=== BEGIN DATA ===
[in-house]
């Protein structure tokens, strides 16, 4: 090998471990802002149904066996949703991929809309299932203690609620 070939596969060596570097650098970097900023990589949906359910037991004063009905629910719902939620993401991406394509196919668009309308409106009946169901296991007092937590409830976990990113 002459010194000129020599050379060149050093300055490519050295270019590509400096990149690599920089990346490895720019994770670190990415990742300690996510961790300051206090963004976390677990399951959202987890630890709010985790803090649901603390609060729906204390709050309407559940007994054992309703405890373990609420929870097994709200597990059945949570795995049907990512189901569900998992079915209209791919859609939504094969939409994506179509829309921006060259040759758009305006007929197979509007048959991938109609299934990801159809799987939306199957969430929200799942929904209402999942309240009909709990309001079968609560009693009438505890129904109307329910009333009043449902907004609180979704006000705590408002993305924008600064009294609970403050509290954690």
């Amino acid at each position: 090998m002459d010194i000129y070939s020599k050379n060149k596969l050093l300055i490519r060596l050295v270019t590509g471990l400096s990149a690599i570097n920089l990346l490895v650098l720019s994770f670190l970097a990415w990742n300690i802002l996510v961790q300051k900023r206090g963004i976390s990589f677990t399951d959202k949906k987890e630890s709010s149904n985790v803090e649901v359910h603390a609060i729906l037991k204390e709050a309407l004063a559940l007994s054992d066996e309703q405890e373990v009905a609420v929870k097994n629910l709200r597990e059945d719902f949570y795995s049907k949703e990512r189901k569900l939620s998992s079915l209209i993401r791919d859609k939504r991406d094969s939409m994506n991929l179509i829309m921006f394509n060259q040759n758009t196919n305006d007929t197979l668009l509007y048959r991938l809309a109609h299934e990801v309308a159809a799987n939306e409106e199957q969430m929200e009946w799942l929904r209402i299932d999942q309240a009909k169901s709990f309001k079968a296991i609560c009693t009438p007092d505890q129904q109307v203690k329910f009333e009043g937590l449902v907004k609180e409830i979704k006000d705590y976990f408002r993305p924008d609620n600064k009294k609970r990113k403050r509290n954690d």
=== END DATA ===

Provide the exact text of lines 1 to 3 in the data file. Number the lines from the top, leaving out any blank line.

[in-house]
């Protein structure tokens, strides 16, 4: 090998471990802002149904066996949703991929809309299932203690609620 070939596969060596570097650098970097900023990589949906359910037991004063009905629910719902939620993401991406394509196919668009309308409106009946169901296991007092937590409830976990990113 002459010194000129020599050379060149050093300055490519050295270019590509400096990149690599920089990346490895720019994770670190990415990742300690996510961790300051206090963004976390677990399951959202987890630890709010985790803090649901603390609060729906204390709050309407559940007994054992309703405890373990609420929870097994709200597990059945949570795995049907990512189901569900998992079915209209791919859609939504094969939409994506179509829309921006060259040759758009305006007929197979509007048959991938109609299934990801159809799987939306199957969430929200799942929904209402999942309240009909709990309001079968609560009693009438505890129904109307329910009333009043449902907004609180979704006000705590408002993305924008600064009294609970403050509290954690």
């Amino acid at each position: 090998m002459d010194i000129y070939s020599k050379n060149k596969l050093l300055i490519r060596l050295v270019t590509g471990l400096s990149a690599i570097n920089l990346l490895v650098l720019s994770f670190l970097a990415w990742n300690i802002l996510v961790q300051k900023r206090g963004i976390s990589f677990t399951d959202k949906k987890e630890s709010s149904n985790v803090e649901v359910h603390a609060i729906l037991k204390e709050a309407l004063a559940l007994s054992d066996e309703q405890e373990v009905a609420v929870k097994n629910l709200r597990e059945d719902f949570y795995s049907k949703e990512r189901k569900l939620s998992s079915l209209i993401r791919d859609k939504r991406d094969s939409m994506n991929l179509i829309m921006f394509n060259q040759n758009t196919n305006d007929t197979l668009l509007y048959r991938l809309a109609h299934e990801v309308a159809a799987n939306e409106e199957q969430m929200e009946w799942l929904r209402i299932d999942q309240a009909k169901s709990f309001k079968a296991i609560c009693t009438p007092d505890q129904q109307v203690k329910f009333e009043g937590l449902v907004k609180e409830i979704k006000d705590y976990f408002r993305p924008d609620n600064k009294k609970r990113k403050r509290n954690d």